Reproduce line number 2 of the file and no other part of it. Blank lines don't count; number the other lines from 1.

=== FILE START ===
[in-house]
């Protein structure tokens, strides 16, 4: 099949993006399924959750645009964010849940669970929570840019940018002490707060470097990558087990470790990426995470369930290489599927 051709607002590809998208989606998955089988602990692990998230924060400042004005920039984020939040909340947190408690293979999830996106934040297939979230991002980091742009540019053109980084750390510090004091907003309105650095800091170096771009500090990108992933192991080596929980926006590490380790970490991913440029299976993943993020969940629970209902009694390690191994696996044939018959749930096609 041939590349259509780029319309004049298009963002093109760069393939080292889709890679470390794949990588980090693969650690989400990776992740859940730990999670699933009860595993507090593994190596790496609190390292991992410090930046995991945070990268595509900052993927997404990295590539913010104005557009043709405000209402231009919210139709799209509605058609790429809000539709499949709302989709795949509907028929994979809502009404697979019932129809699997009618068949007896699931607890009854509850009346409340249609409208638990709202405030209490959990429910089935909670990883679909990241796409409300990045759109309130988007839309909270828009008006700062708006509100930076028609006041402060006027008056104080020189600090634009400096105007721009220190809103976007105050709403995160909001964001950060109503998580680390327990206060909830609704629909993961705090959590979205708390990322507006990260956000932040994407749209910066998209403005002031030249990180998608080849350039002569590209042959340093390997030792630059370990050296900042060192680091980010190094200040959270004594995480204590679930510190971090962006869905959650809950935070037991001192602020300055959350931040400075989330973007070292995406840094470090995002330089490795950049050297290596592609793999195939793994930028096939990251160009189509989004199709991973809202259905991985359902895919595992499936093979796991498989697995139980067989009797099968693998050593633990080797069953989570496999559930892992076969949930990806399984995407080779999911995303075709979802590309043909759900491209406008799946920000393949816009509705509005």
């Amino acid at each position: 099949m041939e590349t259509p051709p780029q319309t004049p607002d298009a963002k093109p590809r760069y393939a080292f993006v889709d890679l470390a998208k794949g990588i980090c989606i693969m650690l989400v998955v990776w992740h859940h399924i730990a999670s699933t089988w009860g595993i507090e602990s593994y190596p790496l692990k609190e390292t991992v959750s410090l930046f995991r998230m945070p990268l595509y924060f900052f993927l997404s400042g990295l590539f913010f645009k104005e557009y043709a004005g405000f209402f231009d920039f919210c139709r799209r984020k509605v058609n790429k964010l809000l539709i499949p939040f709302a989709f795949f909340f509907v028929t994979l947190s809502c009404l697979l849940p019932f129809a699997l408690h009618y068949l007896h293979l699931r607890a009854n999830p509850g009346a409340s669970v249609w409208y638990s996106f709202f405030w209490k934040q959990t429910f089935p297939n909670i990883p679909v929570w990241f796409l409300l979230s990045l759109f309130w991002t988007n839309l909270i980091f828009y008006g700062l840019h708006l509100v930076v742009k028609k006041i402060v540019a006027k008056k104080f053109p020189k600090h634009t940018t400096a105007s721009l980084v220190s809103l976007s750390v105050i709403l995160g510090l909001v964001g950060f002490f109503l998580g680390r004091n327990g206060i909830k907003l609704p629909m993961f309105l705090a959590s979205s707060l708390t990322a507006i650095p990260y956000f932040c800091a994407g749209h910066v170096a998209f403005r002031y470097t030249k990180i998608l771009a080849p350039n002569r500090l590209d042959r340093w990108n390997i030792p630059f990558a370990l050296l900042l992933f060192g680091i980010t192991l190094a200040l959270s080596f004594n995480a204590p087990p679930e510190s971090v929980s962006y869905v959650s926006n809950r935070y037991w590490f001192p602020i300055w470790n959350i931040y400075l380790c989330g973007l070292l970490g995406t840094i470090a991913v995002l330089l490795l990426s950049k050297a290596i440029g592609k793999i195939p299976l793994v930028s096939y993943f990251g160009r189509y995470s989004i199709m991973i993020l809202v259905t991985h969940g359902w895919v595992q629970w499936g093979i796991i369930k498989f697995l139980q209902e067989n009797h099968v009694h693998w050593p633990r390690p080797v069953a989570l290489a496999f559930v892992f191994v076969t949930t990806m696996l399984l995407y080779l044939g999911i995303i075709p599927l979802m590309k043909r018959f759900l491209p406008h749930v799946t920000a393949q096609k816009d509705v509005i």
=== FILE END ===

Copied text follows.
């Protein structure tokens, strides 16, 4: 099949993006399924959750645009964010849940669970929570840019940018002490707060470097990558087990470790990426995470369930290489599927 051709607002590809998208989606998955089988602990692990998230924060400042004005920039984020939040909340947190408690293979999830996106934040297939979230991002980091742009540019053109980084750390510090004091907003309105650095800091170096771009500090990108992933192991080596929980926006590490380790970490991913440029299976993943993020969940629970209902009694390690191994696996044939018959749930096609 041939590349259509780029319309004049298009963002093109760069393939080292889709890679470390794949990588980090693969650690989400990776992740859940730990999670699933009860595993507090593994190596790496609190390292991992410090930046995991945070990268595509900052993927997404990295590539913010104005557009043709405000209402231009919210139709799209509605058609790429809000539709499949709302989709795949509907028929994979809502009404697979019932129809699997009618068949007896699931607890009854509850009346409340249609409208638990709202405030209490959990429910089935909670990883679909990241796409409300990045759109309130988007839309909270828009008006700062708006509100930076028609006041402060006027008056104080020189600090634009400096105007721009220190809103976007105050709403995160909001964001950060109503998580680390327990206060909830609704629909993961705090959590979205708390990322507006990260956000932040994407749209910066998209403005002031030249990180998608080849350039002569590209042959340093390997030792630059370990050296900042060192680091980010190094200040959270004594995480204590679930510190971090962006869905959650809950935070037991001192602020300055959350931040400075989330973007070292995406840094470090995002330089490795950049050297290596592609793999195939793994930028096939990251160009189509989004199709991973809202259905991985359902895919595992499936093979796991498989697995139980067989009797099968693998050593633990080797069953989570496999559930892992076969949930990806399984995407080779999911995303075709979802590309043909759900491209406008799946920000393949816009509705509005």